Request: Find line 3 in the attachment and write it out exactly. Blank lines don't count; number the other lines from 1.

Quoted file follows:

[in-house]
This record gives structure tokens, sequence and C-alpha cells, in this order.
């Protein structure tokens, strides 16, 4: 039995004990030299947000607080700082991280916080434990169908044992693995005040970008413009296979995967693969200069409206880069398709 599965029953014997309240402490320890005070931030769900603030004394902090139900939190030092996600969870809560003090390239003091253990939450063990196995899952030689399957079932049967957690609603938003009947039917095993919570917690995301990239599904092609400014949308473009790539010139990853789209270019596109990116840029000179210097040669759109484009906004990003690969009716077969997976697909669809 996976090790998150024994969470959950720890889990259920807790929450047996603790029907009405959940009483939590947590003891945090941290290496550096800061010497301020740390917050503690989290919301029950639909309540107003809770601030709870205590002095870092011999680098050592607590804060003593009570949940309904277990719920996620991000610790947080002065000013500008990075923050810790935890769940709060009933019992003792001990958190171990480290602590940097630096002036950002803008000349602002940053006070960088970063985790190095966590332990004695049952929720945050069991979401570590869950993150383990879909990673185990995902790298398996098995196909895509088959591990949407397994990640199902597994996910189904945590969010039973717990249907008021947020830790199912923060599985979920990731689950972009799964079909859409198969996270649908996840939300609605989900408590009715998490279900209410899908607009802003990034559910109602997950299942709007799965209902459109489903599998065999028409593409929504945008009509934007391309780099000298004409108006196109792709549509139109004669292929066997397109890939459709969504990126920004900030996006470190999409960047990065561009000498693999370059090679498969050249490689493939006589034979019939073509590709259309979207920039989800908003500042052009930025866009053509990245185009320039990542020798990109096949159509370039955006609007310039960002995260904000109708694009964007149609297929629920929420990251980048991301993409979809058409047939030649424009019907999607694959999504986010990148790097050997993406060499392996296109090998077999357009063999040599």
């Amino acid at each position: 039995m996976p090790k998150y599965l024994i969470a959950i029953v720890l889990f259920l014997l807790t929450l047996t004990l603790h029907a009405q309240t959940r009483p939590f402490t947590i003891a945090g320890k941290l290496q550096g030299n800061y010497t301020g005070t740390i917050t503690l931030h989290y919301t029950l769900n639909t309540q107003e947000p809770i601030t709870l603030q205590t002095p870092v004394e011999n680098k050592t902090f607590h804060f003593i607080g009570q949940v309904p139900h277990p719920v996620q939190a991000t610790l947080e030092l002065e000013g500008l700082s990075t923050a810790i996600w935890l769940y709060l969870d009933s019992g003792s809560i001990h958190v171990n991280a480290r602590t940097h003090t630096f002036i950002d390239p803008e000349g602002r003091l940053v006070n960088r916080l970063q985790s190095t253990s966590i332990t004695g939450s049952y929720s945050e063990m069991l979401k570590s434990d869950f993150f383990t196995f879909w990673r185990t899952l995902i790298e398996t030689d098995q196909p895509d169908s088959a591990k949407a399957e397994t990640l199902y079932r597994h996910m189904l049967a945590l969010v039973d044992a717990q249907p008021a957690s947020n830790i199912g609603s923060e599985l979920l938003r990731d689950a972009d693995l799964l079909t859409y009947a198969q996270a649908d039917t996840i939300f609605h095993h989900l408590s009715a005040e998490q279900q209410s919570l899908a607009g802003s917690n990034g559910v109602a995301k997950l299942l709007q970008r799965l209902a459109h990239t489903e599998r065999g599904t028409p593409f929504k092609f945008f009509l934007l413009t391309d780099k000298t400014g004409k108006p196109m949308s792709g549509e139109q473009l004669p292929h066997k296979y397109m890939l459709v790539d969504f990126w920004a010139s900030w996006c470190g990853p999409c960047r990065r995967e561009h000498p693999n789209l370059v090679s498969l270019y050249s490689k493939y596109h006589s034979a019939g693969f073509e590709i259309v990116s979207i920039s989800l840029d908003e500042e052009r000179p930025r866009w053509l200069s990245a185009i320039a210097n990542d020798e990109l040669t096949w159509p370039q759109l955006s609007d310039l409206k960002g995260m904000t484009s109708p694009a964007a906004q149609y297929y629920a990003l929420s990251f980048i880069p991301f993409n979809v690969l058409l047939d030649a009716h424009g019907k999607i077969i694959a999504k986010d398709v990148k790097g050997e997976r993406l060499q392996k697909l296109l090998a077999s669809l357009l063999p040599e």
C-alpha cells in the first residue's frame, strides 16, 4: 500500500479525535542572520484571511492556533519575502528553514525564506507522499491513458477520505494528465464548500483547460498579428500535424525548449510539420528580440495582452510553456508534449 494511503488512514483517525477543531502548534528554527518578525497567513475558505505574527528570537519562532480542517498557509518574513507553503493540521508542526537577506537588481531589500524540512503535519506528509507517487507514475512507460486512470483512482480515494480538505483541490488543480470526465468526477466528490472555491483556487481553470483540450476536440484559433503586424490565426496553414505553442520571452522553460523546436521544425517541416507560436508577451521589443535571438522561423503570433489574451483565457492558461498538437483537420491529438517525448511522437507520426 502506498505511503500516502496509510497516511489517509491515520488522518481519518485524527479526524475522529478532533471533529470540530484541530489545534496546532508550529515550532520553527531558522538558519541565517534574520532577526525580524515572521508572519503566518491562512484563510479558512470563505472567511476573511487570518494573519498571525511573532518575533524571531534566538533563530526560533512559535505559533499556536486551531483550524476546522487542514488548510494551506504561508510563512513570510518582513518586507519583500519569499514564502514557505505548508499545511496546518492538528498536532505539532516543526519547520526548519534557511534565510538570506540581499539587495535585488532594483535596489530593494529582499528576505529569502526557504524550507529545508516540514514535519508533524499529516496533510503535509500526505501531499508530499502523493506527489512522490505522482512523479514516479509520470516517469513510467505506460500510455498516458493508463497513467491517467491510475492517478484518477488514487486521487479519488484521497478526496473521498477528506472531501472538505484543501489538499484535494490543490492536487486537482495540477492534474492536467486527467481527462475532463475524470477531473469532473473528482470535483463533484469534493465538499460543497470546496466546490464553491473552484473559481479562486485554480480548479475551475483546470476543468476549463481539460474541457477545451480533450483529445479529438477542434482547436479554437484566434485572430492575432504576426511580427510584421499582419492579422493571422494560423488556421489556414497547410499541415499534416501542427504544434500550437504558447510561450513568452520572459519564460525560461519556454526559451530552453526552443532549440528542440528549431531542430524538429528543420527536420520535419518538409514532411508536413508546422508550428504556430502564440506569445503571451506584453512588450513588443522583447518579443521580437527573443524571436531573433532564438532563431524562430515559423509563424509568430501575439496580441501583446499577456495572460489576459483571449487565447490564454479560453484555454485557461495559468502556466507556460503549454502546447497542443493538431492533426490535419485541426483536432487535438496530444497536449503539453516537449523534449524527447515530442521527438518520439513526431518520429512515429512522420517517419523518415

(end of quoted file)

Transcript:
């Protein structure tokens, strides 16, 4: 039995004990030299947000607080700082991280916080434990169908044992693995005040970008413009296979995967693969200069409206880069398709 599965029953014997309240402490320890005070931030769900603030004394902090139900939190030092996600969870809560003090390239003091253990939450063990196995899952030689399957079932049967957690609603938003009947039917095993919570917690995301990239599904092609400014949308473009790539010139990853789209270019596109990116840029000179210097040669759109484009906004990003690969009716077969997976697909669809 996976090790998150024994969470959950720890889990259920807790929450047996603790029907009405959940009483939590947590003891945090941290290496550096800061010497301020740390917050503690989290919301029950639909309540107003809770601030709870205590002095870092011999680098050592607590804060003593009570949940309904277990719920996620991000610790947080002065000013500008990075923050810790935890769940709060009933019992003792001990958190171990480290602590940097630096002036950002803008000349602002940053006070960088970063985790190095966590332990004695049952929720945050069991979401570590869950993150383990879909990673185990995902790298398996098995196909895509088959591990949407397994990640199902597994996910189904945590969010039973717990249907008021947020830790199912923060599985979920990731689950972009799964079909859409198969996270649908996840939300609605989900408590009715998490279900209410899908607009802003990034559910109602997950299942709007799965209902459109489903599998065999028409593409929504945008009509934007391309780099000298004409108006196109792709549509139109004669292929066997397109890939459709969504990126920004900030996006470190999409960047990065561009000498693999370059090679498969050249490689493939006589034979019939073509590709259309979207920039989800908003500042052009930025866009053509990245185009320039990542020798990109096949159509370039955006609007310039960002995260904000109708694009964007149609297929629920929420990251980048991301993409979809058409047939030649424009019907999607694959999504986010990148790097050997993406060499392996296109090998077999357009063999040599």